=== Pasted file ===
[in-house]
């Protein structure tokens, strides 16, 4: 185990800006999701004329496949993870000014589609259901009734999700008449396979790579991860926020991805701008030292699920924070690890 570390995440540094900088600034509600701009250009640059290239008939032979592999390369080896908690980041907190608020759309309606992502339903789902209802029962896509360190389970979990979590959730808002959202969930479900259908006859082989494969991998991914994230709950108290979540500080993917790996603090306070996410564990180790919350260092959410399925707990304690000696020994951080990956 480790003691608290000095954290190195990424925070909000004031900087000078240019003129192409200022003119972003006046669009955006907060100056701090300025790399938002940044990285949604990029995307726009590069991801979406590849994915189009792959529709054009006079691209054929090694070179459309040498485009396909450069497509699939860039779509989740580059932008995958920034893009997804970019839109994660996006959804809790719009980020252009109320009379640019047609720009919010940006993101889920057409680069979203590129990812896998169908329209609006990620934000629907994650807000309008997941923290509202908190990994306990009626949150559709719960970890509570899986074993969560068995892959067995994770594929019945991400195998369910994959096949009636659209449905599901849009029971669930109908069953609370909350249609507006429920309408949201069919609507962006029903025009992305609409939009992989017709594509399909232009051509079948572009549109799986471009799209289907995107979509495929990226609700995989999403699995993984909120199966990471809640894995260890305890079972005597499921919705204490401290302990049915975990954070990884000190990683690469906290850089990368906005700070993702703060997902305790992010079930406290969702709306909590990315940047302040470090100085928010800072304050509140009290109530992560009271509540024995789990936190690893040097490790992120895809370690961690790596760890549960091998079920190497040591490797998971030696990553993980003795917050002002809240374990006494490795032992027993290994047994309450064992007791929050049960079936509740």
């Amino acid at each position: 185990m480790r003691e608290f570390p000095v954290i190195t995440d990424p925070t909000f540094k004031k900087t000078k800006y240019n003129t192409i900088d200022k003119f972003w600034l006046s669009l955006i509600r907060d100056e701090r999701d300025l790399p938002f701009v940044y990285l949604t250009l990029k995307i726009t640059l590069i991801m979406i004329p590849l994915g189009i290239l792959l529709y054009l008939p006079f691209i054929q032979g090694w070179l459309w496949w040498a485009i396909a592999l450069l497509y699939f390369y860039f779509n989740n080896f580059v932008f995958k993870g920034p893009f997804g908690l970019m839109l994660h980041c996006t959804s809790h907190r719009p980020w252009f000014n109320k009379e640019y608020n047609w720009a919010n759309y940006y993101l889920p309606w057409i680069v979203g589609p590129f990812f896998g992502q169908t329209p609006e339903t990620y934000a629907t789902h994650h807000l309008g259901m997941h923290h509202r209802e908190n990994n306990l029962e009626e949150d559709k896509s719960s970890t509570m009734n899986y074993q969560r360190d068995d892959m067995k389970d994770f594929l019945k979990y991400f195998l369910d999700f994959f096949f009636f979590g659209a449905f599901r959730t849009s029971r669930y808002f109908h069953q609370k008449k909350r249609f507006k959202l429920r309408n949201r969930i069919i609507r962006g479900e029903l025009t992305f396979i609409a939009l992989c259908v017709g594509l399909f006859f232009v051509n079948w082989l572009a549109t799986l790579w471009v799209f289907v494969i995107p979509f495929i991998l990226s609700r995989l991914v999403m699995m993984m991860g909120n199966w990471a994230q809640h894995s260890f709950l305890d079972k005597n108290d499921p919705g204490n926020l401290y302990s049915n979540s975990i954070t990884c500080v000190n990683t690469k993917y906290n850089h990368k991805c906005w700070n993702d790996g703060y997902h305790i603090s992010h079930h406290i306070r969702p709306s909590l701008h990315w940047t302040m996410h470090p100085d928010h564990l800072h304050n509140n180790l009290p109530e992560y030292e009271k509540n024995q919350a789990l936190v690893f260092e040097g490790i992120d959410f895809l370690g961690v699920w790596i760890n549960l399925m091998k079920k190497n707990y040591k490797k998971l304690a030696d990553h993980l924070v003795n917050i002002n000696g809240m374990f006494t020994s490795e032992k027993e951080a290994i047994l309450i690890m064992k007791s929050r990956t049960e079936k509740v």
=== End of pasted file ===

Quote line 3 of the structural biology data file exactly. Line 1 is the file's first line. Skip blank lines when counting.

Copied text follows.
């Amino acid at each position: 185990m480790r003691e608290f570390p000095v954290i190195t995440d990424p925070t909000f540094k004031k900087t000078k800006y240019n003129t192409i900088d200022k003119f972003w600034l006046s669009l955006i509600r907060d100056e701090r999701d300025l790399p938002f701009v940044y990285l949604t250009l990029k995307i726009t640059l590069i991801m979406i004329p590849l994915g189009i290239l792959l529709y054009l008939p006079f691209i054929q032979g090694w070179l459309w496949w040498a485009i396909a592999l450069l497509y699939f390369y860039f779509n989740n080896f580059v932008f995958k993870g920034p893009f997804g908690l970019m839109l994660h980041c996006t959804s809790h907190r719009p980020w252009f000014n109320k009379e640019y608020n047609w720009a919010n759309y940006y993101l889920p309606w057409i680069v979203g589609p590129f990812f896998g992502q169908t329209p609006e339903t990620y934000a629907t789902h994650h807000l309008g259901m997941h923290h509202r209802e908190n990994n306990l029962e009626e949150d559709k896509s719960s970890t509570m009734n899986y074993q969560r360190d068995d892959m067995k389970d994770f594929l019945k979990y991400f195998l369910d999700f994959f096949f009636f979590g659209a449905f599901r959730t849009s029971r669930y808002f109908h069953q609370k008449k909350r249609f507006k959202l429920r309408n949201r969930i069919i609507r962006g479900e029903l025009t992305f396979i609409a939009l992989c259908v017709g594509l399909f006859f232009v051509n079948w082989l572009a549109t799986l790579w471009v799209f289907v494969i995107p979509f495929i991998l990226s609700r995989l991914v999403m699995m993984m991860g909120n199966w990471a994230q809640h894995s260890f709950l305890d079972k005597n108290d499921p919705g204490n926020l401290y302990s049915n979540s975990i954070t990884c500080v000190n990683t690469k993917y906290n850089h990368k991805c906005w700070n993702d790996g703060y997902h305790i603090s992010h079930h406290i306070r969702p709306s909590l701008h990315w940047t302040m996410h470090p100085d928010h564990l800072h304050n509140n180790l009290p109530e992560y030292e009271k509540n024995q919350a789990l936190v690893f260092e040097g490790i992120d959410f895809l370690g961690v699920w790596i760890n549960l399925m091998k079920k190497n707990y040591k490797k998971l304690a030696d990553h993980l924070v003795n917050i002002n000696g809240m374990f006494t020994s490795e032992k027993e951080a290994i047994l309450i690890m064992k007791s929050r990956t049960e079936k509740v």